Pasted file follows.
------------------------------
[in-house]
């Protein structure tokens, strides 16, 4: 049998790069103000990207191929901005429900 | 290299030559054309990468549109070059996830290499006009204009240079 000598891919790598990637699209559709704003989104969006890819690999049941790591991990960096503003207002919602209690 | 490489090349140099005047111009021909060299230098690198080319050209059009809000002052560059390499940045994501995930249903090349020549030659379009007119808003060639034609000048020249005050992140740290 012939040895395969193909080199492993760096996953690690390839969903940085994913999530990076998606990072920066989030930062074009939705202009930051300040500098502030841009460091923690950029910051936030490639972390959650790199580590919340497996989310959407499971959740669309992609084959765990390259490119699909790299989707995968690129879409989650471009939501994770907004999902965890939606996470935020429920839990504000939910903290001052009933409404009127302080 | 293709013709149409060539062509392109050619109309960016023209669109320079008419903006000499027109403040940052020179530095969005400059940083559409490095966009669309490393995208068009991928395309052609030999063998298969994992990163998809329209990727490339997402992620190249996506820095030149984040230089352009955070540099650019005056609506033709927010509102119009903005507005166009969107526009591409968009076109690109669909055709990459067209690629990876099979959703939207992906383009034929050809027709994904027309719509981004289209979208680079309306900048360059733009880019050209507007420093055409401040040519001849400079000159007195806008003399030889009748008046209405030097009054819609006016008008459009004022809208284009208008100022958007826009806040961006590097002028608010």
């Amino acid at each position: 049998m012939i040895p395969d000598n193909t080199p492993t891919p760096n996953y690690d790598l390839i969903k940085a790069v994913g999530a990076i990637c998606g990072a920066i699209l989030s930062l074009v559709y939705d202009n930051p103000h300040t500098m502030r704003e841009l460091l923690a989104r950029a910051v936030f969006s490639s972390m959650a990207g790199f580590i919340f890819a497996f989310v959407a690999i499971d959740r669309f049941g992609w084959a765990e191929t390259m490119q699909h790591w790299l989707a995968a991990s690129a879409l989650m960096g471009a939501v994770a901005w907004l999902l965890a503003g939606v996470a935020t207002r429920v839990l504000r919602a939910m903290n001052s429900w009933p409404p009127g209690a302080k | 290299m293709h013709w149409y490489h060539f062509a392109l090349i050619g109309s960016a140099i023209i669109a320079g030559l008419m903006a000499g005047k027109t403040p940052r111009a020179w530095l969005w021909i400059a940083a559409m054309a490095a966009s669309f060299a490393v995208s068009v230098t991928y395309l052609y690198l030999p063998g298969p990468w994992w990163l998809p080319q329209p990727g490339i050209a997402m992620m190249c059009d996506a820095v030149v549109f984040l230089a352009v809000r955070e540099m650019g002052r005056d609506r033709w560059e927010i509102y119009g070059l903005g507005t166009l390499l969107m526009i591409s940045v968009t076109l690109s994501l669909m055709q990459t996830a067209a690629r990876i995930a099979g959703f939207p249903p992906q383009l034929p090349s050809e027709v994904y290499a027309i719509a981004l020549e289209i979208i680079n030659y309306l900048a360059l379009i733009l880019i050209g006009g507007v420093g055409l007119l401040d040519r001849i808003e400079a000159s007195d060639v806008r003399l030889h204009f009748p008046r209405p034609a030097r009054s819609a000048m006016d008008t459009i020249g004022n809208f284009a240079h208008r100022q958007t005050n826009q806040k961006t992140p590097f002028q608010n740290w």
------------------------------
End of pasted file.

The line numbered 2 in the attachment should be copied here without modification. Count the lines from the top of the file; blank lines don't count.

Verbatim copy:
């Protein structure tokens, strides 16, 4: 049998790069103000990207191929901005429900 | 290299030559054309990468549109070059996830290499006009204009240079 000598891919790598990637699209559709704003989104969006890819690999049941790591991990960096503003207002919602209690 | 490489090349140099005047111009021909060299230098690198080319050209059009809000002052560059390499940045994501995930249903090349020549030659379009007119808003060639034609000048020249005050992140740290 012939040895395969193909080199492993760096996953690690390839969903940085994913999530990076998606990072920066989030930062074009939705202009930051300040500098502030841009460091923690950029910051936030490639972390959650790199580590919340497996989310959407499971959740669309992609084959765990390259490119699909790299989707995968690129879409989650471009939501994770907004999902965890939606996470935020429920839990504000939910903290001052009933409404009127302080 | 293709013709149409060539062509392109050619109309960016023209669109320079008419903006000499027109403040940052020179530095969005400059940083559409490095966009669309490393995208068009991928395309052609030999063998298969994992990163998809329209990727490339997402992620190249996506820095030149984040230089352009955070540099650019005056609506033709927010509102119009903005507005166009969107526009591409968009076109690109669909055709990459067209690629990876099979959703939207992906383009034929050809027709994904027309719509981004289209979208680079309306900048360059733009880019050209507007420093055409401040040519001849400079000159007195806008003399030889009748008046209405030097009054819609006016008008459009004022809208284009208008100022958007826009806040961006590097002028608010």